Aravind Sai Kuchibhotla - Re India - I don't think you need to do an awful lot with the SF side. Fielding is always an area where I feel India could improve upon but apart from that I wouldn't bother too much about a fast bowling all rounder for English conditions. They did well in the CT without one and guys like Jadeja seem to do well in SFs wherever. They need (if they want to succeed) to toughen up as far as tests are concerned. They have twice been a test up vs Eng and lost each series and I don't totally buy the inexperience thing - Kumar had 6 tests before this series and was by far your best player. And the last time you visited you had players from the previous era you mentioned and did worse. I wonder if it is more a mental thing than a technical thing as you started off this series ok and won your test on the greenest pitch where Eng won the toss...

Posted by JG2704 on (August 30, 2014, 8:35 GMT)

@Aravind Sai Kuchibhotla on (August 30, 2014, 7:02 GMT) When you 1st started saying about Eng shouldn't be too happy about beating India in Eng I thought it would be one of those one sided rants but was pleasantly surprised to see a fairly balanced post.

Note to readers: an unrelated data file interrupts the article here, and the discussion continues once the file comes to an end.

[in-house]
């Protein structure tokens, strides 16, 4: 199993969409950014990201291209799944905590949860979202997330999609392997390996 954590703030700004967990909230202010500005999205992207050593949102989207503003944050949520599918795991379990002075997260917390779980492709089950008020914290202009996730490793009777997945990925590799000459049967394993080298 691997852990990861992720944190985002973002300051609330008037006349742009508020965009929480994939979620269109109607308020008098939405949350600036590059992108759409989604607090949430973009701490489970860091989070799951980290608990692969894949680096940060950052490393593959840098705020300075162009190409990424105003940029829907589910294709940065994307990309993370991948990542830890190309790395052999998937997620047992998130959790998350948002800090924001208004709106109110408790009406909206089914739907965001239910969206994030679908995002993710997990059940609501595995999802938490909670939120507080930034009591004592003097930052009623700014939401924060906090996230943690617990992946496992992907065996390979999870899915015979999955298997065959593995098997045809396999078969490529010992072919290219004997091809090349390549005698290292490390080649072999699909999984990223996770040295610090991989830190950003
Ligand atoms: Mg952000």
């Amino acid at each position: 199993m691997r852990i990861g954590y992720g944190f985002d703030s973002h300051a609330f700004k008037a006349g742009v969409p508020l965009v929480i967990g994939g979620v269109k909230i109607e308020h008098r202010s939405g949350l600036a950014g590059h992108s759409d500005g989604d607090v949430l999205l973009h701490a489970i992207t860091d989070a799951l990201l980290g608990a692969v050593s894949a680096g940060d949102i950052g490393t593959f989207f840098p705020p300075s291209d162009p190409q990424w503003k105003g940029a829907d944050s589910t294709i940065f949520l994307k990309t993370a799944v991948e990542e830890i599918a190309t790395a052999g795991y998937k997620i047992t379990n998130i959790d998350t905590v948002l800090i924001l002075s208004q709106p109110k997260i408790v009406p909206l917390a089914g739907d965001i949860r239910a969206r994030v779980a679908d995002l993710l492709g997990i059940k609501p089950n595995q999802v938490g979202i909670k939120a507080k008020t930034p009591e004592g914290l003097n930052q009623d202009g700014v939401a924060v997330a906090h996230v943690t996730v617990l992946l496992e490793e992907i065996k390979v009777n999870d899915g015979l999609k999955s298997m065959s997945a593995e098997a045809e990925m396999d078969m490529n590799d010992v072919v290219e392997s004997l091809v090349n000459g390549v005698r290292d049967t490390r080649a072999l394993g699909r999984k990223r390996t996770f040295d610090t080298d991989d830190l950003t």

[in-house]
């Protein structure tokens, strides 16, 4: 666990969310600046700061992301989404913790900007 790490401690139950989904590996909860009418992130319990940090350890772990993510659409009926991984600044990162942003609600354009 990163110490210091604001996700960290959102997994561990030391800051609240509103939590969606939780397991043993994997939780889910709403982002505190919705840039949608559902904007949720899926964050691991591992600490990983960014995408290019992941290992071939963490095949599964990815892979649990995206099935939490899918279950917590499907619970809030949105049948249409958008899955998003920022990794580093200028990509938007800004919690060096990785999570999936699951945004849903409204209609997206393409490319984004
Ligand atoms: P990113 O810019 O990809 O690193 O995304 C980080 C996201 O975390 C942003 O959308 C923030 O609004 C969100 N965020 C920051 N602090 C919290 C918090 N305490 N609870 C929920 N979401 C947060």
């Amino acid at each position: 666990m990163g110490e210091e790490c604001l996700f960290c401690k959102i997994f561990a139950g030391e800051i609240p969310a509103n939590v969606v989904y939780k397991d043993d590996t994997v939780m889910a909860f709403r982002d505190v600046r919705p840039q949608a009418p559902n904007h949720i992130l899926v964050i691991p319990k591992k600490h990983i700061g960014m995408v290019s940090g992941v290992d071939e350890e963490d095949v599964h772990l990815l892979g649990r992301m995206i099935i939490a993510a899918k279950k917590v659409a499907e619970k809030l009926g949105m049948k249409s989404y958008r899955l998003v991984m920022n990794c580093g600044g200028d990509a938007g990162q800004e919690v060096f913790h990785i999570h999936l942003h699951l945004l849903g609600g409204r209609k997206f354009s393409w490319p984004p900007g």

Re England - (one thing I'll correct you on) is that we are in the top 3 in tests right now although we need to show much more if we want to stay there and get closer to Aus and SA. The 3 Asian sides below are fairly similar in quality. I still wonder about Ali as a frontline spinner. We definitely need another spinner - maybe another 2 long term unless Ali has improved that much with the ball. Re ODIs - there are so many issues that it will take too long but in a nutshell I'd say we're too conservative with the bat , don't put enough emphasis on economy with the ball and all round too regimented